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Last week, it was revealed from a very reliable Italian journalist, Sandro Magister, that, while Pope Francis was in a private meeting with Italian bishops, he lamented to them, "We are full of homosexuals."
That is a shocking report, which of course has garnered very little attention outside of a select group of Italian media. Consider it again: "We are full of homosexuals."
Pope Francis — his comments came behind closed doors as he was essentially scolding the assembled Italian bishops for their coddling of homosexual clergy. A good chunk of the U.S. bishops better hope he doesn't return to the United States because that would be a little awkward.
Of course, one comment does not an earthquake make, but there are indications that Francis is becoming more aware and angry over the flood of homosexuals overflowing the ranks of the clergy.
Consider the constant flow of stories about gay-themed things in the Church, like the nativity display this past Christmas in St. Peter's Square, to various high-ranking Vatican officials, like Abp. Paglia to Cdl. Coccopalmerio, to his own close confidante Cdl. Maradiaga — who many have nicknamed the "vice pope" and who is facing accusations of covering up for a gay bishop friend back in Honduras who is reported to have stolen millions from Church funds to spend on his, you got it, gay lifestyle.
There are stories emerging like this nearly every day and they are not just sins of weakness. They are indicative of a systemic problem of homosexuality in the Church's ordained class which is undermining the Church at every turn. Even the not-surprising news last week that American Cdl. Theodore McCarrick has been sidelined by the Pope personally while charges that he raped a male minor in New York more than 45 years ago are investigated.
In a weakly worded denial maintaining his innocence, McCarrick said he doesn't remember — ummm, doesn't remember if he sexually assaulted a boy?
A few days back, an Italian abbot complained publicly in writing that the clergy was infested with homosexuals. Stories like this just keep rolling out, and it appears as though the gay news overload is finally getting to the Pope. He recently said publicly, departing from his prepared comments, that gays should not be admitted to seminary. So much for "Who am I to judge?"
It's worth speculating if some sea change has, or is beginning to occur, with the Holy Father on this issue. Consider, he has now lamented to a large group of bishops that the Church is full of homosexuals, publicly stated in St. Peter's Square that gays should not be ordained, has said previously that same-sex marriage is demonic.
Reports from those close to the situation are that he was furious over the gay orgy that had to be broken up by police in the apartment of Cdl. Coccopalmerio, although there is nothing which directly implicates the cardinal himself in that, just the guy who was renting his apartment — a priest.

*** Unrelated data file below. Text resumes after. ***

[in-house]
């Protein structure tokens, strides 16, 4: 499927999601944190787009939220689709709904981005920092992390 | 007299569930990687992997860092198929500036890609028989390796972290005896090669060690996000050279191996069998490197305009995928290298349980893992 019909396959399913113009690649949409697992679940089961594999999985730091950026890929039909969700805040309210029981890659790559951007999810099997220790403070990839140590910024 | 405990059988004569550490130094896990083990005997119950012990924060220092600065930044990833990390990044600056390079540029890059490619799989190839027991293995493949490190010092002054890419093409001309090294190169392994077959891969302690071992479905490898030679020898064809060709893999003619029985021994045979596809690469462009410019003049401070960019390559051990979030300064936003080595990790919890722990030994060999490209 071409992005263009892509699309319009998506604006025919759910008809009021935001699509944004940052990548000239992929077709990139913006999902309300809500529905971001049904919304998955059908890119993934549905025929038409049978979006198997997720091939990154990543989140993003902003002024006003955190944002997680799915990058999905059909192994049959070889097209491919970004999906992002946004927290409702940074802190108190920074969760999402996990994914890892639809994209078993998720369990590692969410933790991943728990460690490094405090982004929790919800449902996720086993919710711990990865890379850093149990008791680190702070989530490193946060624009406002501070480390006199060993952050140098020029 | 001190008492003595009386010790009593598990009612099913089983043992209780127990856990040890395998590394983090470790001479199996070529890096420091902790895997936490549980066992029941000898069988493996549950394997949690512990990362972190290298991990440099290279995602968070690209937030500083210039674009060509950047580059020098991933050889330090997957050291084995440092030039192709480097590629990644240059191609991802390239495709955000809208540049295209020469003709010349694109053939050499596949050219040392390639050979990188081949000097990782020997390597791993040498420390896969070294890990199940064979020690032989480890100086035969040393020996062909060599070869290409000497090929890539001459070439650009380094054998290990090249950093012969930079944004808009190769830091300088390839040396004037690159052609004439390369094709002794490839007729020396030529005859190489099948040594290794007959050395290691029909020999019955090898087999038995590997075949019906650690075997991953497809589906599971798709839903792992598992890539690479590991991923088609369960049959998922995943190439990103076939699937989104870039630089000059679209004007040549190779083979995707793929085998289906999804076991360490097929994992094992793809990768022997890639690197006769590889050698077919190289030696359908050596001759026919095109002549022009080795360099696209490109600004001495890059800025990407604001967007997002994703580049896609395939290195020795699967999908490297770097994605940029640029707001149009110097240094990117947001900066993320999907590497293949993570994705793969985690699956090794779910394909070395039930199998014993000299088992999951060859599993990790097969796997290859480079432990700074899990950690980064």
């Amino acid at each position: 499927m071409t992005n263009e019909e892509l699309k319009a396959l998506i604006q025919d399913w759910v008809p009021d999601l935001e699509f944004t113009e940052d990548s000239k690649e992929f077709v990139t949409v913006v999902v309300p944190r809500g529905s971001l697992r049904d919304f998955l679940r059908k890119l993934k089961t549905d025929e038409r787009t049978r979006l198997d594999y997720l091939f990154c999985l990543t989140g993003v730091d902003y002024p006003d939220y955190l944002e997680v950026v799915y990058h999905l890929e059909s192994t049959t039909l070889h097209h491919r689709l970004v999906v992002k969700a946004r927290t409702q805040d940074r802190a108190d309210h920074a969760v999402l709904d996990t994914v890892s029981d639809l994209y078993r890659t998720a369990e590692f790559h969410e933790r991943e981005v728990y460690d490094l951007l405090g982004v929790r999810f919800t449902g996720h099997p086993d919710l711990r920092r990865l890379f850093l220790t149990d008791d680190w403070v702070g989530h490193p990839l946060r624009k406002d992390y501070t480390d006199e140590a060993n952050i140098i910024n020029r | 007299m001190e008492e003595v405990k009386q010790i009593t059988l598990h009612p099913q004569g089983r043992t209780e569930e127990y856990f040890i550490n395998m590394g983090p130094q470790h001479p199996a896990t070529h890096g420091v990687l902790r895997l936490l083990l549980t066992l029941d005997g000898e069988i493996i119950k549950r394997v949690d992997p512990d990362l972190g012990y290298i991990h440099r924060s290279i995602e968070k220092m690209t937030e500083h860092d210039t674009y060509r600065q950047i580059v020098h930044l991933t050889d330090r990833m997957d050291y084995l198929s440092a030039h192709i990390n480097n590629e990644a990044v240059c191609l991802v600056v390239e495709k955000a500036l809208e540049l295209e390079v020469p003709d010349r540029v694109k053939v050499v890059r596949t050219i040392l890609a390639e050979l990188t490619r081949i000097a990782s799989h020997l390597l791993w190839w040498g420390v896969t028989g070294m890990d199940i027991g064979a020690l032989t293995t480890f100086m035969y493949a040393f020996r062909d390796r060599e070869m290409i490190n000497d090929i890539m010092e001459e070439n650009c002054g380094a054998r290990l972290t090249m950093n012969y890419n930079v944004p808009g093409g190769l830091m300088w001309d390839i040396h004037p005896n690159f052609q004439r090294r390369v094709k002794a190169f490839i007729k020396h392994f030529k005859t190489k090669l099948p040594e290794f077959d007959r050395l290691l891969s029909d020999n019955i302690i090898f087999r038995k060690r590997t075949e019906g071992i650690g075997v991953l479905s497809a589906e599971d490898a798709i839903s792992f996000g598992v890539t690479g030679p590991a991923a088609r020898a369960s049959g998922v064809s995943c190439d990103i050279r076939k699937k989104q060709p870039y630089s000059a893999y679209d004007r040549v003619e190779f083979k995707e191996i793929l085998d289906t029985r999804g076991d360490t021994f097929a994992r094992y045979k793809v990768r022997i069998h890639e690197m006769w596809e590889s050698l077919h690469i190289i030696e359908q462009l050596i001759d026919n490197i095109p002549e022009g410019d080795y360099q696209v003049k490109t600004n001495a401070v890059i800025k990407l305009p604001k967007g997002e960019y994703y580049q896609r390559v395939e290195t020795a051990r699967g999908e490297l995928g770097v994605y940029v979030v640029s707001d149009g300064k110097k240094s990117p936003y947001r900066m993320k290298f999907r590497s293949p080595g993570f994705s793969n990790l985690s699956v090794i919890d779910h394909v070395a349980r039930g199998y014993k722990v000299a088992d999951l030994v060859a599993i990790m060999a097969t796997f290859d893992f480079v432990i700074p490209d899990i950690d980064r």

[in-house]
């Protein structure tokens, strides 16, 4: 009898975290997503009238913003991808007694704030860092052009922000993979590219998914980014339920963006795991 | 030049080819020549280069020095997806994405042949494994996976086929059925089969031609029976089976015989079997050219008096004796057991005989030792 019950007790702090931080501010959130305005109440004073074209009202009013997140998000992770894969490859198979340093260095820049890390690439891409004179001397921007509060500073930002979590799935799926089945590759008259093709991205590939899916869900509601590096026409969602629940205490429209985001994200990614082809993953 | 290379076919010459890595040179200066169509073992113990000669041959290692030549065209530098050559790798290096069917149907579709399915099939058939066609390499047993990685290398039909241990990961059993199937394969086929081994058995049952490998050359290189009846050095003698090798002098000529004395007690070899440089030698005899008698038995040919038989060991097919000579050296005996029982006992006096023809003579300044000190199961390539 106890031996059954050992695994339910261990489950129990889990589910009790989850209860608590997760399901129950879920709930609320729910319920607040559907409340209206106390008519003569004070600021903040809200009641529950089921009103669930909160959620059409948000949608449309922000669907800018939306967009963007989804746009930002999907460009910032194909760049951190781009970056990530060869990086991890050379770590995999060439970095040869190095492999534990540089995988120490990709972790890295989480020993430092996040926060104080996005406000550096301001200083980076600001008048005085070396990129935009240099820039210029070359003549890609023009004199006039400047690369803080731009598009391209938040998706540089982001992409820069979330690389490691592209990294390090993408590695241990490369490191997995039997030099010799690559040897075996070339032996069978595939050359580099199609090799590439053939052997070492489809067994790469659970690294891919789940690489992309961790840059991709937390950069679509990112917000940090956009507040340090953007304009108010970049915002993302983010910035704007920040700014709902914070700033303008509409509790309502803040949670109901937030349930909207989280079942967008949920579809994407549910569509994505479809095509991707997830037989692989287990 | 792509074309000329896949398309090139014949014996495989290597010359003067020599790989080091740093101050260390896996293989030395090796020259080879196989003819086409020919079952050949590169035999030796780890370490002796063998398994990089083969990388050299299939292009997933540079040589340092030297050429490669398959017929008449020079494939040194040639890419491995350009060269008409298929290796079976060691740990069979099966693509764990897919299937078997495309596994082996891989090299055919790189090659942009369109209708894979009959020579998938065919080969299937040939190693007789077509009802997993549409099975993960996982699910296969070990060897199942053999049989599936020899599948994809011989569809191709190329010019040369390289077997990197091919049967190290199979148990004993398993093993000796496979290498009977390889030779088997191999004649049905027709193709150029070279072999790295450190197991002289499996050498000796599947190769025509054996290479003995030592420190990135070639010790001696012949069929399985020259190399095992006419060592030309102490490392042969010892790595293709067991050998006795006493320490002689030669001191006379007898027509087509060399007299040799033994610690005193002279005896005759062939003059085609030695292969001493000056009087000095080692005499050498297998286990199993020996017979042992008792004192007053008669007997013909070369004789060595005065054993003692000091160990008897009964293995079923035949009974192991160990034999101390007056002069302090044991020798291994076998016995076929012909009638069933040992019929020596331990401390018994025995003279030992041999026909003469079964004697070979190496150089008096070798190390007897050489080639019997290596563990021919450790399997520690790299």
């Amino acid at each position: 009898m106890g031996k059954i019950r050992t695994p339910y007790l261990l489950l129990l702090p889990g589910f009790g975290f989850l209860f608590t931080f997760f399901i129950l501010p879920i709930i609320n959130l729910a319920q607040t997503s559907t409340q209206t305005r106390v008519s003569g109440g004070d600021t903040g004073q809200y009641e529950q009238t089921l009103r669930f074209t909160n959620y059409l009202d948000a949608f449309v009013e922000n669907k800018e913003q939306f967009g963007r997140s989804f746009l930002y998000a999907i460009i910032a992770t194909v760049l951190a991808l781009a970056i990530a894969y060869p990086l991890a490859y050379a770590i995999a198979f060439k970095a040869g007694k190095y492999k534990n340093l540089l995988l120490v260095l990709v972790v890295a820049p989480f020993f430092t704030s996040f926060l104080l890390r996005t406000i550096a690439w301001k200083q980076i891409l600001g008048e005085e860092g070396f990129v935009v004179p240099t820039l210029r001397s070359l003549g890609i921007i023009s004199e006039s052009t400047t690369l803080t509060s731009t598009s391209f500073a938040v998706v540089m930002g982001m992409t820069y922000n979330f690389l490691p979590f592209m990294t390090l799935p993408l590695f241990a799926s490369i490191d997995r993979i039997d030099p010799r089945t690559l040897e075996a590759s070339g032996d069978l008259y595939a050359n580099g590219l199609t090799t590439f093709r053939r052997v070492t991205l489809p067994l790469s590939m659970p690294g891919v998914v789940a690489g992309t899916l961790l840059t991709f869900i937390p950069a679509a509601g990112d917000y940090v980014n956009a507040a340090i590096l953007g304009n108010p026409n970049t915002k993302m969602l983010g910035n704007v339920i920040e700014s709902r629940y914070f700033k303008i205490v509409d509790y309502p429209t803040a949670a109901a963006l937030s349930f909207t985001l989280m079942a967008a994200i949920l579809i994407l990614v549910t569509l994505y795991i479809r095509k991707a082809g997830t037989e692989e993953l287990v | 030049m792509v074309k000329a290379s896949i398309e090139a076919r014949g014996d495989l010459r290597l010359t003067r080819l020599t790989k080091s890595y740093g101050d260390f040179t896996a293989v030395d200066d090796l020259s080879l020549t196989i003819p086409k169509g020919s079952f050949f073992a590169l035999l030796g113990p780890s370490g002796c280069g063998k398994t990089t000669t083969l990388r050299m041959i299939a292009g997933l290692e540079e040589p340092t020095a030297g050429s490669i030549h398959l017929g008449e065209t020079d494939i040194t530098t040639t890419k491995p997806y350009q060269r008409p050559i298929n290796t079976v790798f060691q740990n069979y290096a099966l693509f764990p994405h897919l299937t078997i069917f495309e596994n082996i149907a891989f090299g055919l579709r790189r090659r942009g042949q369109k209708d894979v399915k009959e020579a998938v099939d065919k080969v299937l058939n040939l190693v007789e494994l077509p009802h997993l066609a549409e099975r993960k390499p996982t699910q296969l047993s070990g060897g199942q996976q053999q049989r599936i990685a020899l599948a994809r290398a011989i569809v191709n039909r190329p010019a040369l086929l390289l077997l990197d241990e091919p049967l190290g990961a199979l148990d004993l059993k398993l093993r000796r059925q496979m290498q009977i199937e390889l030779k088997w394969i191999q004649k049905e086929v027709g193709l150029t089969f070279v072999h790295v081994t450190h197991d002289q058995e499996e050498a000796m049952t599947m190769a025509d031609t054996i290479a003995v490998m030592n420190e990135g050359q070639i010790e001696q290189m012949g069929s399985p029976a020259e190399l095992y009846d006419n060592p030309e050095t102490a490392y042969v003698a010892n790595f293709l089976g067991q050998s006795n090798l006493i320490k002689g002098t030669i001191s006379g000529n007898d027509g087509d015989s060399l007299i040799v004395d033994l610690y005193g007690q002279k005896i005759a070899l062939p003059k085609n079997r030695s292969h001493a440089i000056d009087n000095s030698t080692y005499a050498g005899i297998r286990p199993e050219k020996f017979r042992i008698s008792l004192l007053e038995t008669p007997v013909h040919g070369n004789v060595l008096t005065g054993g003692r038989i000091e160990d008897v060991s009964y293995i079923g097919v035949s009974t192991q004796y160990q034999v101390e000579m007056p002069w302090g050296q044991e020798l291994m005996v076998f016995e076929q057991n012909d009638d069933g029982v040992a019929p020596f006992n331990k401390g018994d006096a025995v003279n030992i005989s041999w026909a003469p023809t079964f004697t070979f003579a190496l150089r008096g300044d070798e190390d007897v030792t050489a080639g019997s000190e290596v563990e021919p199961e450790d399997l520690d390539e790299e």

Nonetheless, it was a widely reported scandal that happened in a Vatican-owned apartment building essentially right under the nose of the Pope, and if the reports are to be believed, he was not pleased.
There was the horrible scandal of the young man who was abused by a priest, which was later covered up by a Chilean bishop who Francis publicly put his confidence in, even leveling accusations against the victim. A few days later, as the facts of homosexual predation and cover-up among the Chilean bishops became public, Francis had to eat his words — and apologize — eventually meeting with the entire group of Chilean bishops and reading them the riot act.
So what we have shaping up at the moment is a bit of mystery. The Pope has spoken in terms of "acceptance" for gays, while at the same time, and increasingly, going on the record denouncing the practice of homosexuality. There's no doubt that, on this issue, he has walked a very tight rope, but it may be that his patience has or is wearing thin, as some of those who surround and advise him seem to not be serving him well.
Given his public affirmations of Church teaching with regard to homosexuality, coupled with his lamentations over the state of the clergy overflowing with gay men, it seems that various homosexualists around him might have tried to use him and advance the agenda by talking about mercy and tolerance and so forth, and thereby, at least thinking to themselves they were slowly drawing the Pope into their camp.
If that is or ever was the case, it seems like the jig is now up as the expected scandals that always accompany the homosexual life have apparently become too much for the Holy Father. Could it be that an old dog has suddenly learned a new trick, or as my own father said, "You're never too old to learn something new."
The Pope may just be learning something new.